Mitsubishi Motors Corp. has only minor roles planned for the 2001 Eclipse Spyder and Montero sport-utility in turning around the company's U.S. sales.
Both vehicles, which were unveiled at the Detroit auto show last week, along with a concept called the SSS, are expected to account for only 12,000 to 15,000 annual sales apiece after they reach dealers later this year.
'They are not our core products,' said Pierre Gagnon, COO of Mitsubishi Motor Sales of America Inc. 'For 2000, our rallying cry is `We're just getting started.' '
The company sold 261,254 cars and trucks last year, up 37.1 percent over 1998.
The 8-year-old Montero has almost no place to go but up. Against growing competition from luxury trucks and car-based sport-utilities, the company's U.S. dealers sold just 5,115 copies last year.
To increase the Montero's appeal when it reaches dealers in March, Mitsubishi is cutting the price from above $40,000 for a fully equipped model to about $36,000. The change brings the Montero closer to the $35,000 'sweet spot' in the luxury sport-utility market, Gagnon said.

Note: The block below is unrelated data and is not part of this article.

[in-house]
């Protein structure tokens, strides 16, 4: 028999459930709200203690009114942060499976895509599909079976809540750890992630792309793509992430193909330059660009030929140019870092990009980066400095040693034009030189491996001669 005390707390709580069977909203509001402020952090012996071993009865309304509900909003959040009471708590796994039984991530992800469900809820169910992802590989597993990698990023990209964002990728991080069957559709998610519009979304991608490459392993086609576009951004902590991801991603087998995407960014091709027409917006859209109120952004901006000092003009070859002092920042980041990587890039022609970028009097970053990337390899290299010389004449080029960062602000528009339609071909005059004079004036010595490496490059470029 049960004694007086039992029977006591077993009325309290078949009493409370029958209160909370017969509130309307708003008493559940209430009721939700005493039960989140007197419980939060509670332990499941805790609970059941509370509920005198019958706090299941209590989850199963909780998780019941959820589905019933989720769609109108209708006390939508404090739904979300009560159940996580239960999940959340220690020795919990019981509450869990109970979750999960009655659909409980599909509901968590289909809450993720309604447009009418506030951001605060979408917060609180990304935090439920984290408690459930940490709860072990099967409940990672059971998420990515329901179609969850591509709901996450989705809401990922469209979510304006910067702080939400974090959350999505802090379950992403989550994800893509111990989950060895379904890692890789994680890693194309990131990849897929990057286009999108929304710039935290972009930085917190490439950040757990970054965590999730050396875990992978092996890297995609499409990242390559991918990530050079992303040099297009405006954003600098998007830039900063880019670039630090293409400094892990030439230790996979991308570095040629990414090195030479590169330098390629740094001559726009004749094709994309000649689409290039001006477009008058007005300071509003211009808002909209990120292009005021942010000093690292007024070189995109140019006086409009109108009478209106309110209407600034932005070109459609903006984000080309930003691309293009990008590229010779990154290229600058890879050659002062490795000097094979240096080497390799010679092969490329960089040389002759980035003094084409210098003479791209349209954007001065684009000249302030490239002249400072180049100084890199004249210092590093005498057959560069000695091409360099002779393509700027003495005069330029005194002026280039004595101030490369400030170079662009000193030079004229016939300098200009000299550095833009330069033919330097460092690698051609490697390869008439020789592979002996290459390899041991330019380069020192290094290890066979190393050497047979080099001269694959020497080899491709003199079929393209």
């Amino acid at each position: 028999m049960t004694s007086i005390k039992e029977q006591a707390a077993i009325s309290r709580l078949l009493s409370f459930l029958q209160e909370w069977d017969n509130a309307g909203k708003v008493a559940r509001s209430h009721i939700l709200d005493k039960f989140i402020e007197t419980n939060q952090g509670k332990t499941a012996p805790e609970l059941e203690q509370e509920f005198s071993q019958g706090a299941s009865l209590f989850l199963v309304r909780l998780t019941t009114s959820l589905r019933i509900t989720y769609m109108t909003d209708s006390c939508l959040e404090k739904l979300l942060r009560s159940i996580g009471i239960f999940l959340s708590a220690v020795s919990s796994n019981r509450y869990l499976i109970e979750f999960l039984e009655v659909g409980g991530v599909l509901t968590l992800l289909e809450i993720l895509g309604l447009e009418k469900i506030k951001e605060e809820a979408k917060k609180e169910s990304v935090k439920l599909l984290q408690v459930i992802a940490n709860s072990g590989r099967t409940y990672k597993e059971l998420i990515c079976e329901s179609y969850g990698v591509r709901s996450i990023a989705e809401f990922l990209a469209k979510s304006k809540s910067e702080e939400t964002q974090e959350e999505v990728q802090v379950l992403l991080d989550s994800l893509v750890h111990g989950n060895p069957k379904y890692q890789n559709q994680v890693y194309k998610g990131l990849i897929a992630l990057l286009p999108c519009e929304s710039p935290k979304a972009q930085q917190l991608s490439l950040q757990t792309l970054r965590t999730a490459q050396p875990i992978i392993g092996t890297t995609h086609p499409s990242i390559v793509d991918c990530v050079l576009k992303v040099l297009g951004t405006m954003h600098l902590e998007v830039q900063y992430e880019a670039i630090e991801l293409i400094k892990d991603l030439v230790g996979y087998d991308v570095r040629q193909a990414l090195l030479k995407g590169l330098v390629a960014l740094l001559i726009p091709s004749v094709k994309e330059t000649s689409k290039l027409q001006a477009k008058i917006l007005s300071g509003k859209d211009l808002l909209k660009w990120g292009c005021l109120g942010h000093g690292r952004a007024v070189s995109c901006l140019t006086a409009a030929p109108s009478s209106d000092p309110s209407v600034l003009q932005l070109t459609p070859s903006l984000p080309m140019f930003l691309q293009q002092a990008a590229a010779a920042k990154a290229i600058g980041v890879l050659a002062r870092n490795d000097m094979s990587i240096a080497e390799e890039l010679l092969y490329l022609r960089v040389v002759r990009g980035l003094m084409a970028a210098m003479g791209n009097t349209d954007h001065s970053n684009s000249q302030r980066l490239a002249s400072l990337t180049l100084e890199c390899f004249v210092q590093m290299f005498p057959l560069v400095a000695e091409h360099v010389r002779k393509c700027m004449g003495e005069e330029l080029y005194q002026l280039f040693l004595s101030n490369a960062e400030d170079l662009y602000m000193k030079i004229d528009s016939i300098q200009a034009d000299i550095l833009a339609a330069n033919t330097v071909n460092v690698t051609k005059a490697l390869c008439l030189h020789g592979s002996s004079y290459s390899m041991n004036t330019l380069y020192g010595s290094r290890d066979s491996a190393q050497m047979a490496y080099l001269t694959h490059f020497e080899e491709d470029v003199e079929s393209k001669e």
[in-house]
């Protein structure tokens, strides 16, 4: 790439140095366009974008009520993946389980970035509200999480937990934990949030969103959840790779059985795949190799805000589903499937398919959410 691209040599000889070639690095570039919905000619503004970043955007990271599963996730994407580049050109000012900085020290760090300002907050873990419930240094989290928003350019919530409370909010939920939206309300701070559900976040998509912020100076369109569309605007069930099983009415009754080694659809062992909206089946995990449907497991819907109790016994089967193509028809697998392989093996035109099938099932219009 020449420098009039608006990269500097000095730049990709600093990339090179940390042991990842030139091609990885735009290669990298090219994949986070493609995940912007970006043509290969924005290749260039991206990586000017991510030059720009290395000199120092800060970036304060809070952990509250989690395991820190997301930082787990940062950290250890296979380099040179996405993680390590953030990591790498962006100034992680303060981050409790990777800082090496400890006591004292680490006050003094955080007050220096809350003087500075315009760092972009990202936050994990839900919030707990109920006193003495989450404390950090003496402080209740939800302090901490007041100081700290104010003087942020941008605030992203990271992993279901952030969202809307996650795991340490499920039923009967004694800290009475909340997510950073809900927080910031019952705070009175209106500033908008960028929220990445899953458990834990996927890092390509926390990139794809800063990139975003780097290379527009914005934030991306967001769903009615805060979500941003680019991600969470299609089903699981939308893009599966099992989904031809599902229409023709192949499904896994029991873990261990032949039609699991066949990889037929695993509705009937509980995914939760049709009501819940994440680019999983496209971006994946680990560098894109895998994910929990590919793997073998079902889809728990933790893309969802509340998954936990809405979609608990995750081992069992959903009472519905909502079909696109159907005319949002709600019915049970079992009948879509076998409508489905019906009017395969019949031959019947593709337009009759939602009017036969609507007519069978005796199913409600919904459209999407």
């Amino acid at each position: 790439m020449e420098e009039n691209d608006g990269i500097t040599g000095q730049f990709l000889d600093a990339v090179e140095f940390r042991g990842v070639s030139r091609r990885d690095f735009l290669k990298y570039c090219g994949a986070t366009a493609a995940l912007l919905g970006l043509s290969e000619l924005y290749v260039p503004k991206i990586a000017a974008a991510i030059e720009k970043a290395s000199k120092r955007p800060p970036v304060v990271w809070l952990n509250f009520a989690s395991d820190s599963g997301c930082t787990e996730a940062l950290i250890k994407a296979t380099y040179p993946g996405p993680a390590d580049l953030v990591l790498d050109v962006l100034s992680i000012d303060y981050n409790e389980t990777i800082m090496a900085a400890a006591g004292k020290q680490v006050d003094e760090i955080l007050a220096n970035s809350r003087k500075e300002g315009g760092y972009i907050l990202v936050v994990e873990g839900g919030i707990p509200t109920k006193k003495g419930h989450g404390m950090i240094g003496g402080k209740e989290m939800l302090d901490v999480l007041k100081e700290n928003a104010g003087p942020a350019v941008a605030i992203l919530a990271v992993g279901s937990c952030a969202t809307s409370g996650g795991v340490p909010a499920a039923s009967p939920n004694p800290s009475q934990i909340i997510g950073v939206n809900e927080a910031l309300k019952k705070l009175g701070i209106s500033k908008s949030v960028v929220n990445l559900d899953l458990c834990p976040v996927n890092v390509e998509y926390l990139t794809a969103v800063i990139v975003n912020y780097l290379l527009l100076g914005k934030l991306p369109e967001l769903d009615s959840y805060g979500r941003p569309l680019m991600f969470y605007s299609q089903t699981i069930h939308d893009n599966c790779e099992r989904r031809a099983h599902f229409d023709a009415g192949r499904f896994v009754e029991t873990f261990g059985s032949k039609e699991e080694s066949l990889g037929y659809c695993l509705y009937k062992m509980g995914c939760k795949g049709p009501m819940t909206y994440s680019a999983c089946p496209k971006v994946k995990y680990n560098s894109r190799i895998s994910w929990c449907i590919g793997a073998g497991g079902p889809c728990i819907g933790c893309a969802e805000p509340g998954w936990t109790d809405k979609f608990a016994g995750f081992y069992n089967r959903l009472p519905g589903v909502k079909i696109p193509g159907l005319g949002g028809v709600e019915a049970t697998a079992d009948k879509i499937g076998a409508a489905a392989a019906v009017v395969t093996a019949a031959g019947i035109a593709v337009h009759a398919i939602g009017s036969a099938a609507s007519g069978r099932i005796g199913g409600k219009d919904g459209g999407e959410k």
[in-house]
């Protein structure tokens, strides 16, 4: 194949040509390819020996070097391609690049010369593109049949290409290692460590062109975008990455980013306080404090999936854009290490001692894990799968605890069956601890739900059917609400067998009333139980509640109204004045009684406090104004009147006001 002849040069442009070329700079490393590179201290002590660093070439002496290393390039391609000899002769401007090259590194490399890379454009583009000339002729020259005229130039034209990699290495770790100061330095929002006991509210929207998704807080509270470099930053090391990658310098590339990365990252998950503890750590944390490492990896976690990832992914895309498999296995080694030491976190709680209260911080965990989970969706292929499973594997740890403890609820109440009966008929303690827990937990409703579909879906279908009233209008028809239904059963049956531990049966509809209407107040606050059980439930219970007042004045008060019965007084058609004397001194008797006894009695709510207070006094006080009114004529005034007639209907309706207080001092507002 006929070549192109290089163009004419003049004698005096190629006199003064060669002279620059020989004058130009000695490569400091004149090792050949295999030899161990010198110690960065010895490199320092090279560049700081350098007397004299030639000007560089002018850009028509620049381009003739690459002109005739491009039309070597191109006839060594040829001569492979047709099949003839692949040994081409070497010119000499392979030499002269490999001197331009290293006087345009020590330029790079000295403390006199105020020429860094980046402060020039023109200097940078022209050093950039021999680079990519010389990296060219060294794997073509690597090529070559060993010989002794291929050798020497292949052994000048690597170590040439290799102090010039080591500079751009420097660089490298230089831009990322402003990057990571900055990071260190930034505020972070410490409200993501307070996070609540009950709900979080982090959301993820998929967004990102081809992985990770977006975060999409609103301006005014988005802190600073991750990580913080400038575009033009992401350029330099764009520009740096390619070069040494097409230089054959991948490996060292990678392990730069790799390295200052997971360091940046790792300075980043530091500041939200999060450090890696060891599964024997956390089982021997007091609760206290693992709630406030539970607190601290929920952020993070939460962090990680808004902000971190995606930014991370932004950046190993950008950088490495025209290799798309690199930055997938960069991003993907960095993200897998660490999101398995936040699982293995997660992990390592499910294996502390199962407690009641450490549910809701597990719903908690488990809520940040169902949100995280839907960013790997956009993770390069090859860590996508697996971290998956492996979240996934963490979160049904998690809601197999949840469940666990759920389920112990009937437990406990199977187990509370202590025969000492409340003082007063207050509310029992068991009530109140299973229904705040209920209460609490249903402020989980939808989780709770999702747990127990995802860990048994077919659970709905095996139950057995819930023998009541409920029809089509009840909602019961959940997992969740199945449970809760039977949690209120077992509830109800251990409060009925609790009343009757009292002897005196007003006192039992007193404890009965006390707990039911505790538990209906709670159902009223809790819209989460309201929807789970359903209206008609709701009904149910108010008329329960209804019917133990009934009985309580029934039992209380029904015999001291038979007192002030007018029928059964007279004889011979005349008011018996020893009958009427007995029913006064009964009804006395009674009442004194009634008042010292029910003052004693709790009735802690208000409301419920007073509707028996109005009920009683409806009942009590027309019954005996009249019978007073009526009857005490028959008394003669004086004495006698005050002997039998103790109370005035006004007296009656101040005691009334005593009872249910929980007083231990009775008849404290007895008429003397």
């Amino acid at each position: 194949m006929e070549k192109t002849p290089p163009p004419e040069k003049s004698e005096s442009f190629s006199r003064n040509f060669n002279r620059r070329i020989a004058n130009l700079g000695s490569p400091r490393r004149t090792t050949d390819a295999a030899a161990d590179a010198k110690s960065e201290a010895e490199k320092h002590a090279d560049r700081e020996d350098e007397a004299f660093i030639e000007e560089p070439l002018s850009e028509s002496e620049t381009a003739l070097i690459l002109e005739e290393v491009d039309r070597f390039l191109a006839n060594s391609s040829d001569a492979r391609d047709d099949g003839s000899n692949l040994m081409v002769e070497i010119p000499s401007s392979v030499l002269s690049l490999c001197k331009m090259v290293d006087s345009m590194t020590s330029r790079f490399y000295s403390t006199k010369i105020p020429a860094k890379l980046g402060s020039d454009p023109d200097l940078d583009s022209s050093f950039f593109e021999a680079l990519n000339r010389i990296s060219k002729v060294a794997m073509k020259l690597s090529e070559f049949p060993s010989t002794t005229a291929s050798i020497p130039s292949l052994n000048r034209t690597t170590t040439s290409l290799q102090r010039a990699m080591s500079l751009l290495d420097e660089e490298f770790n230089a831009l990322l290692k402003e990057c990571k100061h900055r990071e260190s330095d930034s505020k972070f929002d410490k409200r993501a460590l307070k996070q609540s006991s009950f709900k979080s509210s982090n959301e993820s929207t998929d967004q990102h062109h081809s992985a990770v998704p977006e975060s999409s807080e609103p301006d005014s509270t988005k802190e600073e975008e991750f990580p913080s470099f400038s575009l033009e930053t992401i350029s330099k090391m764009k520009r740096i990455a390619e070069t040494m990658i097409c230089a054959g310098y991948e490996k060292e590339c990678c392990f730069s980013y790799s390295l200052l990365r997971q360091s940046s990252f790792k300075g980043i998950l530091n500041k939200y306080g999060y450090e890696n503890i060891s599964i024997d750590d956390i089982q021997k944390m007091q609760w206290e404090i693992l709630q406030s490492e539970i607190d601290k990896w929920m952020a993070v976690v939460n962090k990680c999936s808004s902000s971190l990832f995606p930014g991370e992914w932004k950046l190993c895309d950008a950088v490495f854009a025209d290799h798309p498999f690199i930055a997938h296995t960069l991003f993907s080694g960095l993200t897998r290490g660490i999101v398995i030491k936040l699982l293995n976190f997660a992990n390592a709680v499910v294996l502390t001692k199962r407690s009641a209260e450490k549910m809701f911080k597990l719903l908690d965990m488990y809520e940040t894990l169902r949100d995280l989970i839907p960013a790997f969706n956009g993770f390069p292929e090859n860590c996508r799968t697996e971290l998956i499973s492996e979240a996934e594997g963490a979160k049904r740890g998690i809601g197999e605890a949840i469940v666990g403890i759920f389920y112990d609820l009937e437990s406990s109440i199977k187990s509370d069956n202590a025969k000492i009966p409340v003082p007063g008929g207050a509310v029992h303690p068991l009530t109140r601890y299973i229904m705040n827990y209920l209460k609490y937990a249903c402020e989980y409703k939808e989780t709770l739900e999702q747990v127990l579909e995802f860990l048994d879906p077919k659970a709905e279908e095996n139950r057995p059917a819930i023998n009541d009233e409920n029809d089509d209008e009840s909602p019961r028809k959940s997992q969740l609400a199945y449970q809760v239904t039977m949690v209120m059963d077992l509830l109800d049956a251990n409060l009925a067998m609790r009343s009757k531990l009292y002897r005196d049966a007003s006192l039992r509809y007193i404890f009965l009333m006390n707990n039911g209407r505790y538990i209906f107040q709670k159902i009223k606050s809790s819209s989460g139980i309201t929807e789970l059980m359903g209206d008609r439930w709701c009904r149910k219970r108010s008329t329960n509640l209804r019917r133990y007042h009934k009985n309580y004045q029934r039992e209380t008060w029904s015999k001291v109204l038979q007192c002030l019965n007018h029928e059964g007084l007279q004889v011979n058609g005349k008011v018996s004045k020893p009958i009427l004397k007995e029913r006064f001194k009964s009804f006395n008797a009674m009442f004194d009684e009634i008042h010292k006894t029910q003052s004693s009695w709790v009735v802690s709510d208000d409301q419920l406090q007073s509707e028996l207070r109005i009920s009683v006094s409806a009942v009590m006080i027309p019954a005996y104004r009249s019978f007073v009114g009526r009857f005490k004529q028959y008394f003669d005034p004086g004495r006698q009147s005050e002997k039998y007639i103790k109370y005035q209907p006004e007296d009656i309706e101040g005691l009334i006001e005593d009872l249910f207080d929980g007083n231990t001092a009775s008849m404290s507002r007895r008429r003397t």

The 2001 Eclipse Spyder hits dealers at the end of this month and will go up against competitors such as the Chrysler Sebring convertible and the forthcoming Toyota Celica convertible.
Two engines, a 2.4-liter, four-cylinder engine with 147 hp and a 3.0-liter V-6 with 200 hp, will be offered. Prices range from $23,400 to $28,900, Gagnon said.
Also unveiled was the SSS concept, styled in Mitsubishi's Cypress, Calif., design studio. The Diamante-based concept is the third in a series of concepts based on Mitsubishi's luxury car. The SSS has four minivanlike sliding doors and a rear cabin roomy enough to hold two upright mountain bikes.